Yesterday, Mr. Scribbles and I ventured into our local movie theater to watch the new version of Stephen King’s IT. Having seen the original miniseries back in 1990, anxiety and wariness entered our minds. Will the film attempt to snatch our nostalgic takes? Will the film try to bogart a moment as so many remakes these days try? Let’s be real: Hollywood’s basically remake city now and it’s embarrassing, especially since the trailers before the film showcased REMAKES.
Flatliners and Blade Runner. Neither film needed remaking.
Give the gig to others, Hollywood. You’re tired.
I sat in the theater reminiscing on how adored the original miniseries. Tim Curry as Pennywise. The creep factor rushing each minute. The seemingly accepted eeriness of the town. The show scared us, granted, as a high school freshmen then, I’d admit no harm, if asked, while cowering in my covers in the night.
It scared me long after the premiere and long after I read the book.
While some detractors deemed the show corny, I’d do the same, if most of my horror came from jump scares and more focus on blood and gore, not an actual plot and fear factor, I waxed nostalgic for a time when the focus was on the chills and not the immediate thrills. In all fairness, 1990 still relied on story and limited tech to scare us. Sometimes tech hurts a tale, but somehow, people flock for the quick hustle and flow and not the long game.
On to the show…
Seven young outcasts in Derry, Maine, are about to face their worst nightmare — an ancient, shape-shifting evil that emerges from the sewer every 27 years to prey on the town’s children. Banding together over the course of one horrifying summer, the friends must overcome their own personal fears to battle the murderous, bloodthirsty clown known as Pennywise. – Imdb.com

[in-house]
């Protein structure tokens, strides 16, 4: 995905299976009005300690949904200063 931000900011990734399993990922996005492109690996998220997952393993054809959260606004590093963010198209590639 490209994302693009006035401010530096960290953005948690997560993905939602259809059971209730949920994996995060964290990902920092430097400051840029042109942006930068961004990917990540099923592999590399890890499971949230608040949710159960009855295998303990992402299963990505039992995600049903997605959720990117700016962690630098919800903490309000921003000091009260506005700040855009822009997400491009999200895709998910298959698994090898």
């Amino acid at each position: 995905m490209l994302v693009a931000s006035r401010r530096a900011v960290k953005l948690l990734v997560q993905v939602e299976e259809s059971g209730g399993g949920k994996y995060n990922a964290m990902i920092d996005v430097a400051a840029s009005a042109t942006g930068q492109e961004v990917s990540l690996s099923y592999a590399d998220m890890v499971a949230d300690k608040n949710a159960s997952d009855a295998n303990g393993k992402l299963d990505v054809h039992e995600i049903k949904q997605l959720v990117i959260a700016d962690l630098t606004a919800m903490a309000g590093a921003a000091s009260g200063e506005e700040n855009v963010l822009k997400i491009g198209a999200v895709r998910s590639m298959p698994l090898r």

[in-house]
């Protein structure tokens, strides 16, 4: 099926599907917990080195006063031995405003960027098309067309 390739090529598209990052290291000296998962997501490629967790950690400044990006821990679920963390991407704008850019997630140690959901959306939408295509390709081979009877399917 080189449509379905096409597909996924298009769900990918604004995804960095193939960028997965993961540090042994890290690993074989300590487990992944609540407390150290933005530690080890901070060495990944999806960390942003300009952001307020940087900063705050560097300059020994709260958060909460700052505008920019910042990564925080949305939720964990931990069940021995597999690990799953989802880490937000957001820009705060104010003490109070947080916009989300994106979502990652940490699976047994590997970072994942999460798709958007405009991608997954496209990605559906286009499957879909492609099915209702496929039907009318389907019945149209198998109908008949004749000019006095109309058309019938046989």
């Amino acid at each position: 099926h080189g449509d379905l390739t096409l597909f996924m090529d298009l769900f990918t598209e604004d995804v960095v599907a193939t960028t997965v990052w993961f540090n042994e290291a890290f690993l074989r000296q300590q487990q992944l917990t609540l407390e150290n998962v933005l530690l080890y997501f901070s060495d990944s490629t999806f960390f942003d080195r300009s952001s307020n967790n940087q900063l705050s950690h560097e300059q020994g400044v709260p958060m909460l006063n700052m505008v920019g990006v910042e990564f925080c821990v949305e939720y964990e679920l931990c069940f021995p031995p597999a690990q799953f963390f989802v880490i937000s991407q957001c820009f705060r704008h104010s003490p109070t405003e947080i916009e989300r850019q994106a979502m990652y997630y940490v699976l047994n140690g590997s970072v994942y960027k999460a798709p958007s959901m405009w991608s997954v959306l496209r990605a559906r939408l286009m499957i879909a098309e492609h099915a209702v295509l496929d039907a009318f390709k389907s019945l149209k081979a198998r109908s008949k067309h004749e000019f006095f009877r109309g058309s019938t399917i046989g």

Based on a Stephen King novel, director Andrés Muschietti successfully presented fear and terror, wrapped in a coming of age story, while questioning what’s real and what’s hallucinatory. Do you even want to know?
Creep Factor (4/5): Mr. Scribbles and I jumped a few times. Seeing child murdering on-screen’s not a fun time. Dysfunctional families. Kidnappings. Haunted houses. It’s there.
Pennywise’s actor and design (4/5). He’s faster. He’s leaner and slicker. He’s a crackhead in tights. Yet, he delivered the quick scares desired. Still, he can’t beat Tim’s in my book. Sometimes, a basic clown produced more scares than an ADHD clown.
Georgie’s death scene (5/5). Not a spoiler. Deal. But, the movie filmed this pivotal moment correctly. You want Georgie to stay inside and live to see another day (Who played in the rain anyway? I never knew anyone doing so). I experienced fear, anxiety, and horror as Pennywise snatched his naive prey. My feelings compounded this go-round because motherhood added a layer of ruin. Before having children, I watched the scene with horror and sadness for him, but the level of panic and helplessness never entered. Twenty-seven years later, all bets were off. I gave this go-round more points because it’s more gruesome than the miniseries.
80s References (4/5). It’s not the fifties, but 1989. A year etched in my life. Thirteen and open-eyed, I loved the New Kids on the Block, bike-riding and horror films. Alongside some good mama jokes, all were referenced, sometimes a bit heavy-handed.
Childhood fears. The story illustrated how childhood fears reached beyond Pennywise. Health, acceptance, family dysfunction, bullying, and societal ostracization played on those righteous fears, which, in all honesty outweigh a clown willing to up their ante.
Too many jokes hindered the overall scare factor. Sometimes I found myself laughing when I should have shrieked. By the time, a horrific moment appeared, the laugh before stole its rightful thunder.
More jump scares for the younger ones hurt the fear factor. One or two, yes. But, the film relied on a few more than necessary. Psychological horror. That’s the ticket. Burn the horror in the viewers’ hearts and minds.
Sometimes the story felt more like Stranger Things mixed with The Goonies and Stand By Me. Stephen King fixed his machine stumping any director in hopes of adapting his books. Parts of the movie felt too familiar, even when faced with new tech and new hands. Maybe this story worked best, not as a horror story, but as a coming of age tale cautioned in realistic pain.
Changing Mike’s characterization to add to the other “Losers”. Mike knew Derry’s history, not Ben. He became the librarian. Mike’s the smart one, but his storyline’s changed to be the more tragic muscle of the group. No dice. I disliked that change immensely.
Overall, we enjoyed the film. Not better than the miniseries, but different. Tim Curry should feel safe knowing he’s the ultimate Pennywise. Stephen King made more money. There’s room for both. While the reviews offered more hype than necessary, Mr. Scribbles and I felt fine with paying the crazed ticket prices (unlike 1990) to see this film.
Verdict: 4/5 red balloons. See the film.